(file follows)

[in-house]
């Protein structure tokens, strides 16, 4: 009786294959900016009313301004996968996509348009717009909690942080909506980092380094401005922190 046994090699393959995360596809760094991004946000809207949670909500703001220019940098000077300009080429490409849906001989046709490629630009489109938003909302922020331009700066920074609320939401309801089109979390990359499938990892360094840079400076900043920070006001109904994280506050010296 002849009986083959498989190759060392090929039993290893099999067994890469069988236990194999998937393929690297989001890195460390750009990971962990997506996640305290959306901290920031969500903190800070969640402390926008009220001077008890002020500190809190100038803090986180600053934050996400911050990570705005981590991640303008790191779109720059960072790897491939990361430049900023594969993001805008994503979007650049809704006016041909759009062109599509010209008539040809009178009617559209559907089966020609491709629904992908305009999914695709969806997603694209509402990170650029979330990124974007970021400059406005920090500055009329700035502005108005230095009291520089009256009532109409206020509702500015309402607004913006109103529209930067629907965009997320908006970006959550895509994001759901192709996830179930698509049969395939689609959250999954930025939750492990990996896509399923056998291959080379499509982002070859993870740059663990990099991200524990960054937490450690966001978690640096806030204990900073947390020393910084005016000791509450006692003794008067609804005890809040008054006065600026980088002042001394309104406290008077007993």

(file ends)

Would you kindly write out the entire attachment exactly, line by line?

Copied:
[in-house]
């Protein structure tokens, strides 16, 4: 009786294959900016009313301004996968996509348009717009909690942080909506980092380094401005922190 046994090699393959995360596809760094991004946000809207949670909500703001220019940098000077300009080429490409849906001989046709490629630009489109938003909302922020331009700066920074609320939401309801089109979390990359499938990892360094840079400076900043920070006001109904994280506050010296 002849009986083959498989190759060392090929039993290893099999067994890469069988236990194999998937393929690297989001890195460390750009990971962990997506996640305290959306901290920031969500903190800070969640402390926008009220001077008890002020500190809190100038803090986180600053934050996400911050990570705005981590991640303008790191779109720059960072790897491939990361430049900023594969993001805008994503979007650049809704006016041909759009062109599509010209008539040809009178009617559209559907089966020609491709629904992908305009999914695709969806997603694209509402990170650029979330990124974007970021400059406005920090500055009329700035502005108005230095009291520089009256009532109409206020509702500015309402607004913006109103529209930067629907965009997320908006970006959550895509994001759901192709996830179930698509049969395939689609959250999954930025939750492990990996896509399923056998291959080379499509982002070859993870740059663990990099991200524990960054937490450690966001978690640096806030204990900073947390020393910084005016000791509450006692003794008067609804005890809040008054006065600026980088002042001394309104406290008077007993």